If you’re spending time at your stand-ups talking about activities you are working on, you may be wasting time. One team used to say things like:
“Yesterday I worked on the new Java class for our product and today I will be doing the same. No impediments.”
When you hear a similar song from others and it has been going on for a few days you know something is not right.
We changed the language and it made a difference. We stopped asking what we were doing, and focused on what we accomplished.
“Yesterday I coded the methods for the new Java class and completed half the unit tests we defined. Today I am completing the unit testing and connecting with Emily to prepare for system and acceptance testing.”
The difference is subtle but for some teams, like this one, the impact is big. Accomplishment is about outcomes. Working is about activity. Accomplishment is better.
Last November, Alexis Hui and I presented a case study representing a very unique and successful agile transformation in a global financial services organization. Video and slides available on InfoQ, recorded at the Agile Toronto Community Conference.
One challenge when training managers is how to get away from the same tired old messages about encouraging self-organization and collaboration without inducing synchronized eye-rolls in tandem with a harmony of groans. The words have lost their potency.
I stumbled upon a simple exercise that might work.
Suppose the goal is to develop your employees into self-organizing and accountable teams. Ask instead:
How can I get my employees to be completely dependent on me and irresponsible?
Have your managers generate a list. (Trust me, the ideas will flow). Then, have them re-phrase the list into the opposite of what’s on the list. Here is what it might look like.
Just a stale way to deal with the new.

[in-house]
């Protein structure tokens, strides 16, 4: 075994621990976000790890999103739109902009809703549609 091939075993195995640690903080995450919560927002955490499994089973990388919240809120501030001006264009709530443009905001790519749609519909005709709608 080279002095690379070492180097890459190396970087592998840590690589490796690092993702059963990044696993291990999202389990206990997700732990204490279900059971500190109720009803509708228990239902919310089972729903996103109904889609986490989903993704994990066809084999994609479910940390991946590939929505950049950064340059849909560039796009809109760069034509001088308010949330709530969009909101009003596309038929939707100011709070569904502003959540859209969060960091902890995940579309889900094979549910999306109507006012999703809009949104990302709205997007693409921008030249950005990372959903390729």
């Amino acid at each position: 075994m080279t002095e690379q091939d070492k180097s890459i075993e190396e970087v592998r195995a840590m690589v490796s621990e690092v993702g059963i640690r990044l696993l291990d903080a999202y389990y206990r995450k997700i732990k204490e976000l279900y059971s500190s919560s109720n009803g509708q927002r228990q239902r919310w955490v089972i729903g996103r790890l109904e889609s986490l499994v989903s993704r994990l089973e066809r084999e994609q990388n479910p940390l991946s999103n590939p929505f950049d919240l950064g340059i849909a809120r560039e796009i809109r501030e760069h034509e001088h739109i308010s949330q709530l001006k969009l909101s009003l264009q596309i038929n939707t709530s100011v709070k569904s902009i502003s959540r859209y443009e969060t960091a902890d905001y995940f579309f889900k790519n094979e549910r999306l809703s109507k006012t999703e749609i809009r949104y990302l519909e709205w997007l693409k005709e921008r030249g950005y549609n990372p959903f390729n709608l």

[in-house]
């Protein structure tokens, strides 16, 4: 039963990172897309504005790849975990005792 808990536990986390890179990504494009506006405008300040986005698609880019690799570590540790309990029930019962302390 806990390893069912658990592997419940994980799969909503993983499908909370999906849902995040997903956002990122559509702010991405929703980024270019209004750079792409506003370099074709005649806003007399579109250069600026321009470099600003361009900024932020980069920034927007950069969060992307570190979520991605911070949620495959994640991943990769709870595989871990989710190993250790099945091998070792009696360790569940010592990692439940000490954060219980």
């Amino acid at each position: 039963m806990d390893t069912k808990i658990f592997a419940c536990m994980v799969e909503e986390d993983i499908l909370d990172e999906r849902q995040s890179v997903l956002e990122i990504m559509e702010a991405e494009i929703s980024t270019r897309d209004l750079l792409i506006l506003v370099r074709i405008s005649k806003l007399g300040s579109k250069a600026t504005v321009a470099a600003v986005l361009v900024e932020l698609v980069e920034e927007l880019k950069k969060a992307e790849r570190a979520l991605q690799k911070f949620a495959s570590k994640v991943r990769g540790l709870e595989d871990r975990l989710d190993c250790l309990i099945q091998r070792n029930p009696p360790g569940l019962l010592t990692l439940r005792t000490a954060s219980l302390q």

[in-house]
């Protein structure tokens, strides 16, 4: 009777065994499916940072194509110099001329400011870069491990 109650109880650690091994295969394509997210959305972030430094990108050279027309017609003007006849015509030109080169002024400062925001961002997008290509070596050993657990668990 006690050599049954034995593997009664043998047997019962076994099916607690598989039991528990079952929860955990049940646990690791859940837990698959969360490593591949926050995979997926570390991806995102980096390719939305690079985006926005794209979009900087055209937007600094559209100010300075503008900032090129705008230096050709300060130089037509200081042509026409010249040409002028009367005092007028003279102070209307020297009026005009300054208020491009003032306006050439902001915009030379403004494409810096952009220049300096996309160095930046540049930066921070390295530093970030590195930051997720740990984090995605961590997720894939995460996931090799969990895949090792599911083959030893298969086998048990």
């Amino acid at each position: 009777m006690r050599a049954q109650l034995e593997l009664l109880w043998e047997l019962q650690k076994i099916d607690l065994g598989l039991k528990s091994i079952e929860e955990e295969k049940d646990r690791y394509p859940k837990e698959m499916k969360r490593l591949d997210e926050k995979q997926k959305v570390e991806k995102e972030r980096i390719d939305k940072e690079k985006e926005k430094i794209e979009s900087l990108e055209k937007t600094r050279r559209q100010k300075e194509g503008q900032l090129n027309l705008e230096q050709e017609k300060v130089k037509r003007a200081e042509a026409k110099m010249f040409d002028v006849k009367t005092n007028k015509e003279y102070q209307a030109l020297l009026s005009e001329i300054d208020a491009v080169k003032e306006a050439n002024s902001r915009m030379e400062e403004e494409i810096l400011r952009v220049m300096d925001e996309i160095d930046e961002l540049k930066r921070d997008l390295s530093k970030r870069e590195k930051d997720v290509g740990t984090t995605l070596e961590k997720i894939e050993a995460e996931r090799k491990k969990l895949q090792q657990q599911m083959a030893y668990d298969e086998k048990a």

If you’ve tried this, please share your results!
Communities of Practice are a solid way to help experts in their field stay on top of the latest in their domains. They also help managers and leaders create a collaborative learning culture.
A CoP is a forum where experts meet together on a periodic schedule to share and learn from each other. It can be a one hour event every other week or from time to time, a mini-conference using an open space or trade show format.
I like to see managers or leaders shepherd or curate CoPs. A CoP needs care, feeding, and leadership to get off the ground and remain useful. The best CoPs I’ve experienced have the following characteristics: Continue reading
Last month at the Paris Scrum Gathering, a colleague and I ran a workshop on designing an Agile organization using Lego. We have done this type of design modeling for several years now. We’ve learned a great deal about organizational dynamics by both going through this process ourselves, and facilitating organizational design with teams.
We licensed the method under Creative Commons and have made it available to everyone. We call it Whole-Team Dynamic Organizational Modeling. When teams engage in designing their own organizations, they are much more likely to accept the trade-offs they have to make in order to deliver their products and services to the market. No organization is perfect. Each model creates its own set of silos. Each model is tuned to be effective within a particular organizational culture. All solutions have a messiness that is unavoidable. The usual reason for re-designing an organization is improved throughput and higher value delivery to customers. Sometimes, the organizational design is crafted to achieve a specific outcome related to culture or product architecture. Goals vary, but the act of building and testing an organizational model reveals consistent insights.
You can find more information at wtdom.org, including a facilitation guide to help you plan and deliver your own modeling experience.
One reason bottom-up proposals fail is because idea champions don’t engage their executives in the right way. Whether you are promoting new methods, practices, tools, or cultural changes, getting your exec team on board can make all the difference.
Having influenced executives for many years, I’ve made my share of mistakes and had some successes. Here are a few things I learned along the way.